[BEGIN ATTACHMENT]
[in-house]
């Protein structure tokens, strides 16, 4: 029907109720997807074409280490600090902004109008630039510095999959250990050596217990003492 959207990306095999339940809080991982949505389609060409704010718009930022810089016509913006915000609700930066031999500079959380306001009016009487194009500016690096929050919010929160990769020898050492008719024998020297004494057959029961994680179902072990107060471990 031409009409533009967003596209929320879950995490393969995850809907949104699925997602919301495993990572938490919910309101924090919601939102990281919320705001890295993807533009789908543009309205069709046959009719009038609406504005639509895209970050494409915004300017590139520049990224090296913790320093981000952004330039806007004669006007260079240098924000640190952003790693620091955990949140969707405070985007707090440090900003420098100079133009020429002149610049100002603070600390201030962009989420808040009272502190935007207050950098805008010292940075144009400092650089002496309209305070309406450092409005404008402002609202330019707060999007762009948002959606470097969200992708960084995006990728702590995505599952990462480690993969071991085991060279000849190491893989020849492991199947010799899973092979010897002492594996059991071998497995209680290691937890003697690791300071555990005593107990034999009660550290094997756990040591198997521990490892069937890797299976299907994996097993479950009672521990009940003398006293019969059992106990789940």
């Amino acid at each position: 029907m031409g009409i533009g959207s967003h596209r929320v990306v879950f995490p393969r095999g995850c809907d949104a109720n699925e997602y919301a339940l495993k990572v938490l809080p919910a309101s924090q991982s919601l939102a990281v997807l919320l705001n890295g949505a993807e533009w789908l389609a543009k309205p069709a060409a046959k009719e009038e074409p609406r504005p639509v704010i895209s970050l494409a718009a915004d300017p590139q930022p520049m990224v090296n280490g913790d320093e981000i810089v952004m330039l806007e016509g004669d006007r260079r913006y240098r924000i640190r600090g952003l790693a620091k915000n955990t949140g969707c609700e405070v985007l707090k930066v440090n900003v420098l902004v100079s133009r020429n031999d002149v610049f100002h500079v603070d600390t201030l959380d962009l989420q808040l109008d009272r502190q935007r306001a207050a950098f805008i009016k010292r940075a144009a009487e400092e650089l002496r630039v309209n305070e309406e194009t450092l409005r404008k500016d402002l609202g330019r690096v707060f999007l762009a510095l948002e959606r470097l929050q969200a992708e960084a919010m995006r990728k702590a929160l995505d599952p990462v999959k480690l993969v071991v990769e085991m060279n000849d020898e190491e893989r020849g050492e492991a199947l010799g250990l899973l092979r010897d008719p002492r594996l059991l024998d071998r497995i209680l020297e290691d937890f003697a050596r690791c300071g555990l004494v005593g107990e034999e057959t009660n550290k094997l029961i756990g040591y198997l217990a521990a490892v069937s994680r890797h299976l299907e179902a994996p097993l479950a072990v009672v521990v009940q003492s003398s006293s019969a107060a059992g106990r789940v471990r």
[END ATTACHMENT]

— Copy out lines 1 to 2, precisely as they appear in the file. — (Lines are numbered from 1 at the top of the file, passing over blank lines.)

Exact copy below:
[in-house]
């Protein structure tokens, strides 16, 4: 029907109720997807074409280490600090902004109008630039510095999959250990050596217990003492 959207990306095999339940809080991982949505389609060409704010718009930022810089016509913006915000609700930066031999500079959380306001009016009487194009500016690096929050919010929160990769020898050492008719024998020297004494057959029961994680179902072990107060471990 031409009409533009967003596209929320879950995490393969995850809907949104699925997602919301495993990572938490919910309101924090919601939102990281919320705001890295993807533009789908543009309205069709046959009719009038609406504005639509895209970050494409915004300017590139520049990224090296913790320093981000952004330039806007004669006007260079240098924000640190952003790693620091955990949140969707405070985007707090440090900003420098100079133009020429002149610049100002603070600390201030962009989420808040009272502190935007207050950098805008010292940075144009400092650089002496309209305070309406450092409005404008402002609202330019707060999007762009948002959606470097969200992708960084995006990728702590995505599952990462480690993969071991085991060279000849190491893989020849492991199947010799899973092979010897002492594996059991071998497995209680290691937890003697690791300071555990005593107990034999009660550290094997756990040591198997521990490892069937890797299976299907994996097993479950009672521990009940003398006293019969059992106990789940």